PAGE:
Once again, the immense compute resources available in the Intel Core i7-3960X Extreme Edition allow it to take the top spot in our MediaEspresso benchmarks. Please note, however, that QuickSync was disabled on the Core i7-2700K; with it enabled that chip can churn through this test in 10 seconds flat.
|Gaming: 3DMark Vantage and L4D2|
3DMark Vantage's CPU Test 2 is a multi-threaded test designed for comparing relative game physics processing performance between systems. This test consists of a single scene that features an air race of sorts, with a complex configuration of gates.
There are aircraft in the test that trail smoke and collide with various cloth and soft-body obstacles, each other, and the ground. The smoke spreads, and reacts to the planes as they pass through it as well and all of this is calculated on the host CPU.
The Intel Core i7-3960X put up the best score in 3DMark Vantage's CPU Test 2 by far. The chip's compute resources, high Turbo frequency, and massive memory bandwidth all contribute to a dominant performance here, besting the Core i7-990X by approximately 20% and nearly doubling the performance of the FX-8150.
We also spent some time testing the Intel Core i7-3960X with Left 4 Dead 2. This DirectX9-based game has been out for a while and is mostly bound by CPU and memory performance, especially when run with relatively low-quality in-game graphics settings.
All of the Intel-powered rigs performed within a couple of percentage points of one another in our custom Left 4 Dead 2 benchmark, with only about 8 frames per second separating the best Intel Core i7-3960X score from the Core i7-2700K score. AMD's fastest desktop processor, however, didn't fare so well.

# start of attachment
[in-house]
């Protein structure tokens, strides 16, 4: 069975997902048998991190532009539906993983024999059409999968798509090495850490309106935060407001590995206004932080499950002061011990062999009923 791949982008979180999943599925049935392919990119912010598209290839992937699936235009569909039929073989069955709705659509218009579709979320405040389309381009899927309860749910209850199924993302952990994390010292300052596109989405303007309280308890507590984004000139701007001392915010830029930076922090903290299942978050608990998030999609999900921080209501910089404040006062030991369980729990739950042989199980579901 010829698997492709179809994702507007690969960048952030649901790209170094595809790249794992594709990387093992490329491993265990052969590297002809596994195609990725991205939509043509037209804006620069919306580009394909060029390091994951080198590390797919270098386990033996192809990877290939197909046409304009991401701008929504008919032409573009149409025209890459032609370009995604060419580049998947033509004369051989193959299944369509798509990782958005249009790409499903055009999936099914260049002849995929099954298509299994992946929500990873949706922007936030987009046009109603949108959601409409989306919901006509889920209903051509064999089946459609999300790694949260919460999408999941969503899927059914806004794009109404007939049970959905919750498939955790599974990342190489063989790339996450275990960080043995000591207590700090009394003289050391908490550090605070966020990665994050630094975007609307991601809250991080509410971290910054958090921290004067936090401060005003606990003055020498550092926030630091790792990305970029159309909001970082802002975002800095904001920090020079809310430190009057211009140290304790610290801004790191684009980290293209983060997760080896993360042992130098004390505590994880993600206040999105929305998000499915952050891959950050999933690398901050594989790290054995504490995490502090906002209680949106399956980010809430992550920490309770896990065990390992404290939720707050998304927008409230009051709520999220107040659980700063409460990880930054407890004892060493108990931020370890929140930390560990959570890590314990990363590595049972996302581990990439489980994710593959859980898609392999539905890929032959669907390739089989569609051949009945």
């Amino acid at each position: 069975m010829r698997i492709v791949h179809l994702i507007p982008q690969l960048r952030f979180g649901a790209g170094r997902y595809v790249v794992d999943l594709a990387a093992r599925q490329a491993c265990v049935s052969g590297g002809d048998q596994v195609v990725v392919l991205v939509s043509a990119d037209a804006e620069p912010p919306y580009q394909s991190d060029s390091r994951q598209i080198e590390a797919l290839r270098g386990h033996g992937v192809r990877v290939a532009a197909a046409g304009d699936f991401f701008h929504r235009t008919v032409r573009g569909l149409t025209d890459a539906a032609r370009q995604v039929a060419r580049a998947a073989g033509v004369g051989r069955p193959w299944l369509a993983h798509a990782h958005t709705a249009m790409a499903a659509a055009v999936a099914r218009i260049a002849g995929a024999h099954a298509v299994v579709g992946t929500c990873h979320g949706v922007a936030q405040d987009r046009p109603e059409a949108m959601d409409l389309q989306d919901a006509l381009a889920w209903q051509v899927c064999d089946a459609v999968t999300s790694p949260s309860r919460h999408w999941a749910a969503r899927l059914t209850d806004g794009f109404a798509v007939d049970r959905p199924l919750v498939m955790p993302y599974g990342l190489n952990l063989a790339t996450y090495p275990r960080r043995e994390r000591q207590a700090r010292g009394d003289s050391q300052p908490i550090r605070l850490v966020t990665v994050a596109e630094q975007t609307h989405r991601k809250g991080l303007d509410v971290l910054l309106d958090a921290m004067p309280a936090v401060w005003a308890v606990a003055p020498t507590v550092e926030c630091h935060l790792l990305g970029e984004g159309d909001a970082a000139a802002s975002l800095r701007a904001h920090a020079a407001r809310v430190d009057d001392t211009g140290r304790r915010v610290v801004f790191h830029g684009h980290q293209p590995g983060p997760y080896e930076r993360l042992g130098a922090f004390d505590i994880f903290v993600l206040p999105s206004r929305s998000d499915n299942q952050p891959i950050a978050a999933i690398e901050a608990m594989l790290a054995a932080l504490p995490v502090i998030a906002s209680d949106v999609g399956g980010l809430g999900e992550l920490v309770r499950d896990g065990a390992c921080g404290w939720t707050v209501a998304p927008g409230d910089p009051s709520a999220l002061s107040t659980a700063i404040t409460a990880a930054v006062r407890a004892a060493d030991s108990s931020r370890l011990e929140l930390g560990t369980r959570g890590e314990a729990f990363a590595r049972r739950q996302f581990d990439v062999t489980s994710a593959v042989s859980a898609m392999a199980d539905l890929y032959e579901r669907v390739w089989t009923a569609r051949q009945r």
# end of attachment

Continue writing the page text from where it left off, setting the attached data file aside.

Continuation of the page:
|Crysis and ET: Quake Wars|
For our next series of tests, we moved on to some more in-game benchmarking with Crysis and Enemy Territory: Quake Wars. When testing processors with Crysis or ET:QW, we drop the resolution to 1024x768, and reduce all of the in-game graphical options to their minimum values to isolate CPU and memory performance as much as possible. However, the in-game effects, which control the level of detail for the games' physics engines and particle systems, are left at their maximum values, since these actually do place a load on the CPU rather than GPU.
The Intel Core i7-3960X Extreme Edition puts up the highest frame rates in both Crysis and ET:Quake Wars, with the Core i7-990X and Core i7-2700K coming in second and third place, respectively. In a distant fourth place was the AMD FX-8150.
|Overclocking and Power Consumption|
We also spent some time overclocking our Core i7-3960X Extreme Edition sample using Intel’s own DX79SI motherboard and the Asus P9X79 Deluxe, with similar results.
Using Intel’s RTS2011LC thermal solution, we were able to take our particular Core i7-3960X Extreme Edition processor all the way up to 4.75GHz using a 125MHz BCLK and a peak all-core Turbo multiplier of 38. At that speed, however, we were pushing the limits of the RTS2011LC thermal solution as the processor would approach the 90ºC mark after long periods of sustained load. At 91ºC, the chip will begin to throttle. At 4.75GHz, the Core i7-3960X Extreme Edition processor put up a Cinebench 11.5 MT score of 13.89.
We also spent some time using the “easy” overclocking tools available on Intel’s and Asus’ X79 boards with success. Hitting the “High Performance” performance option on Asus’ board, for example, yielded a peak CPU frequency of about 4.2GHz, with only a single click in the UEFI. And at that speed, the chip barely broke a sweat, running at about 75’C under load.